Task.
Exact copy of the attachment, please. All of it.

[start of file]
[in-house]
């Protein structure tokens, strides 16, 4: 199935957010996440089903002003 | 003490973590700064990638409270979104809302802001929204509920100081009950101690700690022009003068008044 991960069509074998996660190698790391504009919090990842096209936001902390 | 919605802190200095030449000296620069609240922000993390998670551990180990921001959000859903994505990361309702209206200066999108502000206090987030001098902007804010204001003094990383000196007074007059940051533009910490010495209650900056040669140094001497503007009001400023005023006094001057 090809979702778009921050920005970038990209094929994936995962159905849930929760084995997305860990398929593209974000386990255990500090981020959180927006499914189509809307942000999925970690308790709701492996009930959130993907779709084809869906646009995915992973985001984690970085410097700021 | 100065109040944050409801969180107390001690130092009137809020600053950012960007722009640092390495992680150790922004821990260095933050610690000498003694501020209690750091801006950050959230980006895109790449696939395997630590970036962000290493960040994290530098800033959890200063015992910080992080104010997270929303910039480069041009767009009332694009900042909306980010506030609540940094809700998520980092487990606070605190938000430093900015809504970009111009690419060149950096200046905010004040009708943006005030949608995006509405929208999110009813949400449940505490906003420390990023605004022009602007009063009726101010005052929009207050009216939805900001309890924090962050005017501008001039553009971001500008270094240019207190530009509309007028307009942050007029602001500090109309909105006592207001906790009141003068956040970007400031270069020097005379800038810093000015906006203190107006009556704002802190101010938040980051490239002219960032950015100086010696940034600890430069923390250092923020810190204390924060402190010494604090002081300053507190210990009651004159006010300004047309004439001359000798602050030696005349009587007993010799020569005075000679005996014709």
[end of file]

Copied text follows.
[in-house]
């Protein structure tokens, strides 16, 4: 199935957010996440089903002003 | 003490973590700064990638409270979104809302802001929204509920100081009950101690700690022009003068008044 991960069509074998996660190698790391504009919090990842096209936001902390 | 919605802190200095030449000296620069609240922000993390998670551990180990921001959000859903994505990361309702209206200066999108502000206090987030001098902007804010204001003094990383000196007074007059940051533009910490010495209650900056040669140094001497503007009001400023005023006094001057 090809979702778009921050920005970038990209094929994936995962159905849930929760084995997305860990398929593209974000386990255990500090981020959180927006499914189509809307942000999925970690308790709701492996009930959130993907779709084809869906646009995915992973985001984690970085410097700021 | 100065109040944050409801969180107390001690130092009137809020600053950012960007722009640092390495992680150790922004821990260095933050610690000498003694501020209690750091801006950050959230980006895109790449696939395997630590970036962000290493960040994290530098800033959890200063015992910080992080104010997270929303910039480069041009767009009332694009900042909306980010506030609540940094809700998520980092487990606070605190938000430093900015809504970009111009690419060149950096200046905010004040009708943006005030949608995006509405929208999110009813949400449940505490906003420390990023605004022009602007009063009726101010005052929009207050009216939805900001309890924090962050005017501008001039553009971001500008270094240019207190530009509309007028307009942050007029602001500090109309909105006592207001906790009141003068956040970007400031270069020097005379800038810093000015906006203190107006009556704002802190101010938040980051490239002219960032950015100086010696940034600890430069923390250092923020810190204390924060402190010494604090002081300053507190210990009651004159006010300004047309004439001359000798602050030696005349009587007993010799020569005075000679005996014709």